Chainsaw totems

The sound of the artist at work sounds like the set of the Red Green Show.

The sound of the artist at work sounds like the set of the Red Green Show.

Brandishing two small chainsaws, oilfield worker Darren Jones, 43, is busily carving 16 sculptures from a line of spruce trees along the eastern boundary of Pas Ka Poo Park in Rimbey.

It’s not work, it’s a challenge, said Jones. He is donating his time, with the Rimbey Historical Society covering the costs of sharpening, oil and gas for his saws, and the wood stain and oil to finish the carvings.

“They had me in mind before they started,” he said.

Park administrator Cheryl Scheie said she and the board were growing concerned for public safety because the densely-packed row of spruce trees, planted 45 years ago when the park was first opened, were starting to create a hazard. Heavy limbs would fall during high winds and there was fear that someone would be injured.

Scheie and the board were familiar with Jones’s work, including pieces in the 10-acre park and on both private and public land elsewhere in town.

Instead of cutting the trees back to little stumps, they thought it would be neat to have Jones carve the trunks into tall statues and create a new attraction.

Jones said some people might mistakenly call them totem poles.

“Totem poles are native and it’s religions. I’m not native and I’m not religious in their religion, so they’re tree sculptures.”

The historical society has assigned a theme for each tree. The first is dedicated to all the volunteers who have helped build Rimbey over the past 107 years.

Another will be dedicated to explorer Anthony Henday, whose name has a permanent link with the town, the nearby Blindman River and the park itself. (The story goes that Henday had gone snowblind one winter. Members of the Cree Nation who had been helping him started calling the area Pas Ka Poo — valley of the blind man.)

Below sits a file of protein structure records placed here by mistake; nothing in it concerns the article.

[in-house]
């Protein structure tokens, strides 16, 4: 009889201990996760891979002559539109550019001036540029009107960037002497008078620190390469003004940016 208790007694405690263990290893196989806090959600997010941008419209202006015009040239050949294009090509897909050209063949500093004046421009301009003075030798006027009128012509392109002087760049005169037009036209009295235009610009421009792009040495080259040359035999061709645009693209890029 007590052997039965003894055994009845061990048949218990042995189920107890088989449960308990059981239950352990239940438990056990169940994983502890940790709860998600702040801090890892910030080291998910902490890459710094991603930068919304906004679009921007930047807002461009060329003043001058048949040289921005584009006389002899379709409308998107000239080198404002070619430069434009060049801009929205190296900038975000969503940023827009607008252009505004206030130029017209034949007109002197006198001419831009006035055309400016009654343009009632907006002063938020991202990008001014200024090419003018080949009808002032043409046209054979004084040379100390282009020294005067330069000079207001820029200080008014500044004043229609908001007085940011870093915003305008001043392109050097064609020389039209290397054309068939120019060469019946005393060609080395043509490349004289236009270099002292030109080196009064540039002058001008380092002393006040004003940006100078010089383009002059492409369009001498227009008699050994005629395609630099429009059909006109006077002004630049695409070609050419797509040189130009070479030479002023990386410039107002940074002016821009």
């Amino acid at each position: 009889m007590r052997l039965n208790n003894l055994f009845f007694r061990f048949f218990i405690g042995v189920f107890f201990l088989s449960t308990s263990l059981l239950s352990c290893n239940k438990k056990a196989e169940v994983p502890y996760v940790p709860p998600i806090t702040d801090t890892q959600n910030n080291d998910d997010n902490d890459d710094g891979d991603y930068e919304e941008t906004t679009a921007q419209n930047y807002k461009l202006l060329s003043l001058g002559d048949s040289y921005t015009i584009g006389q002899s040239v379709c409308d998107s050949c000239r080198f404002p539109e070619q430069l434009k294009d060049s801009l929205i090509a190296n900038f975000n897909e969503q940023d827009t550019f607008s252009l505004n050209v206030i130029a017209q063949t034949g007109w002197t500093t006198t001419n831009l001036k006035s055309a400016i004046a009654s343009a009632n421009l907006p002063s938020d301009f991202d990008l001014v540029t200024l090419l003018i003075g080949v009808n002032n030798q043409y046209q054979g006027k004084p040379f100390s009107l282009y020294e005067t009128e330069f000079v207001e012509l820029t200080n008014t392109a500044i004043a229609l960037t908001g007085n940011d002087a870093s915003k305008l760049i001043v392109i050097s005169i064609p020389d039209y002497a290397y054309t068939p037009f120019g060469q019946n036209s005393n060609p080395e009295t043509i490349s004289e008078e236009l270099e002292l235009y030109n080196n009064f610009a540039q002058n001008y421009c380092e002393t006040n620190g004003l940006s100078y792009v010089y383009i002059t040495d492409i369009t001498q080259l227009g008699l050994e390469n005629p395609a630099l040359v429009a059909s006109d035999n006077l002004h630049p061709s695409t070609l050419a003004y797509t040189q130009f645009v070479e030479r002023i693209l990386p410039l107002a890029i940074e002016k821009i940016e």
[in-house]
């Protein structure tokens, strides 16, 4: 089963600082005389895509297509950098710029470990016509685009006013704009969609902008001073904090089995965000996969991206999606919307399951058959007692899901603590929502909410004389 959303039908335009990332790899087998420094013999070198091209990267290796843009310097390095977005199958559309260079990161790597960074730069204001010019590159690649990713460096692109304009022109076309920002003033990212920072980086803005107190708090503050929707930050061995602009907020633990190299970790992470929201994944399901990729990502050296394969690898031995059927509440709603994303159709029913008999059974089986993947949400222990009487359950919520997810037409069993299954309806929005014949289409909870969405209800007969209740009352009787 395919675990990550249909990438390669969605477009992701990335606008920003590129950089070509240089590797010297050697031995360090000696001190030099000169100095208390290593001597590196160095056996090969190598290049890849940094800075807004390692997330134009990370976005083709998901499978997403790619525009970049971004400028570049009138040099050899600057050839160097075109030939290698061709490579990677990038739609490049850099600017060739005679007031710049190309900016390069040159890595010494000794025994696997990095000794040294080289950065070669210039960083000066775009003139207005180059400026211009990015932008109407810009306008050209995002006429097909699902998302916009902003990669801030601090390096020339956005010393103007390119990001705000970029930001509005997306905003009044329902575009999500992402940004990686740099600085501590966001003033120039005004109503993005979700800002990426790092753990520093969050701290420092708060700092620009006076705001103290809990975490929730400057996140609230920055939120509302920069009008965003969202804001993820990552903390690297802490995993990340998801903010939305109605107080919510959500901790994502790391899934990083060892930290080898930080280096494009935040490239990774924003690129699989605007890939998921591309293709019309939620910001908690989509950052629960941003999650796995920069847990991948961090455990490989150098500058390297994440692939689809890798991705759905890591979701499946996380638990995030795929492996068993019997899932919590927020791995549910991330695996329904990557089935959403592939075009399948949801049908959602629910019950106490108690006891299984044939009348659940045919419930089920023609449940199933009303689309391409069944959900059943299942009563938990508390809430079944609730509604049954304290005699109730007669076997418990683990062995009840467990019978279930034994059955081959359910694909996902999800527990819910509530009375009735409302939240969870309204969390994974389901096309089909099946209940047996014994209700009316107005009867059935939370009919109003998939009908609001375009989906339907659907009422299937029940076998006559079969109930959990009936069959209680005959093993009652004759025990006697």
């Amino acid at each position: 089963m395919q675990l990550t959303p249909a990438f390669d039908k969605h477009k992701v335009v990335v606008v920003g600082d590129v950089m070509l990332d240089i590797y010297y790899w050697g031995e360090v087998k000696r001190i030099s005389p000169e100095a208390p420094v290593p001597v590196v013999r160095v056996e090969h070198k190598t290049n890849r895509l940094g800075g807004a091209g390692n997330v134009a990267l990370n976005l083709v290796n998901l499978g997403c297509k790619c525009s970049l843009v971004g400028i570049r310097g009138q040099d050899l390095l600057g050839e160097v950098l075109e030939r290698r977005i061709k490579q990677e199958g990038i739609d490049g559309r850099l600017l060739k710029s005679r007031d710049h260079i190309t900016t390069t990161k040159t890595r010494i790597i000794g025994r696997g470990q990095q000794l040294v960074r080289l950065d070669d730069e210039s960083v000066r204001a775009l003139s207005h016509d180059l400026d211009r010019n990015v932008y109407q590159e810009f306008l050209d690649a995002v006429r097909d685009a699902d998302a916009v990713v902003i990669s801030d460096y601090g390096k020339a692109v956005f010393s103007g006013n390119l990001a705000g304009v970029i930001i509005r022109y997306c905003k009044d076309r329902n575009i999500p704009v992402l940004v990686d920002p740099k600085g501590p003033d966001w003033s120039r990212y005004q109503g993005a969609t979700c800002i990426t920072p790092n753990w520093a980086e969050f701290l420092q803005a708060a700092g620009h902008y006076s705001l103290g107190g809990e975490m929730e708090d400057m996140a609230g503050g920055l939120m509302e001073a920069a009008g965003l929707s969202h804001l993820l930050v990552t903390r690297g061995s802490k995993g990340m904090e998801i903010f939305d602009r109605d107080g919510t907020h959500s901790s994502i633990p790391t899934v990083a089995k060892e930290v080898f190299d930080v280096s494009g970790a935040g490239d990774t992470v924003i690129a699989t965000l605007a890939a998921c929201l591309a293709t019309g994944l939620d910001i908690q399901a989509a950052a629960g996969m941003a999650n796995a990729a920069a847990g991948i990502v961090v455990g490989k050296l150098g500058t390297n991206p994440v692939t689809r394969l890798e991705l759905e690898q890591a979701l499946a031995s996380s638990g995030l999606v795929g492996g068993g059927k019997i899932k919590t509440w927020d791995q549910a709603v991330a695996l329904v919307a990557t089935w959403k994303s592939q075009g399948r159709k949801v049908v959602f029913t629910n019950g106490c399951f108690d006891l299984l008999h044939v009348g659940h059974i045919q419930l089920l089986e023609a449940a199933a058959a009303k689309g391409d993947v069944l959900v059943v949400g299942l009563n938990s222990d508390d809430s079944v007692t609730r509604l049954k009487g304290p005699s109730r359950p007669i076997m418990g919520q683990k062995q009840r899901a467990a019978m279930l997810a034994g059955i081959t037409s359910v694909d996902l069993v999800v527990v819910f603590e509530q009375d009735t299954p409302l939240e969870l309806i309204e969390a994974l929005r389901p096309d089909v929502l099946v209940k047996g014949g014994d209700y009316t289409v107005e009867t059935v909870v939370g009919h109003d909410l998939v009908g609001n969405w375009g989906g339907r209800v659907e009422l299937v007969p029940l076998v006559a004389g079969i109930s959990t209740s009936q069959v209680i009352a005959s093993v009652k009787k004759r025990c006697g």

Self taught, Jones, 43, said he had started out as a painter, using an airbrush as his favourite medium.

“I broke my foot on the oil rigs in ’85 and I took up painting.”

About 12 years ago, his wife Patricia and their children bought him a chainsaw. Their idea was that he would use it to buck up firewood to heat their rural home.

Jones had other ideas.

He continued buying his firewood already split, dedicating the saw to creating sculptures.

His first work — a portrait of the Rimbey Traveller — was given to Pas Ka Poo Park, where it is still on display.

For Jones, sculpting was a natural progression from two-dimensional art and something he could take with him on jobs.

“I’m a directional driller in the oilpatch, so when I’m location, depending on where I’m at, I usually sculpt also. I take my chainsaw with me.”

“(Sculpting) is a manipulation between light and dark. I can see inside a sphere and I’m able to pick what must come off for it to come out.”

bkossowan@bprda.wpengine.com

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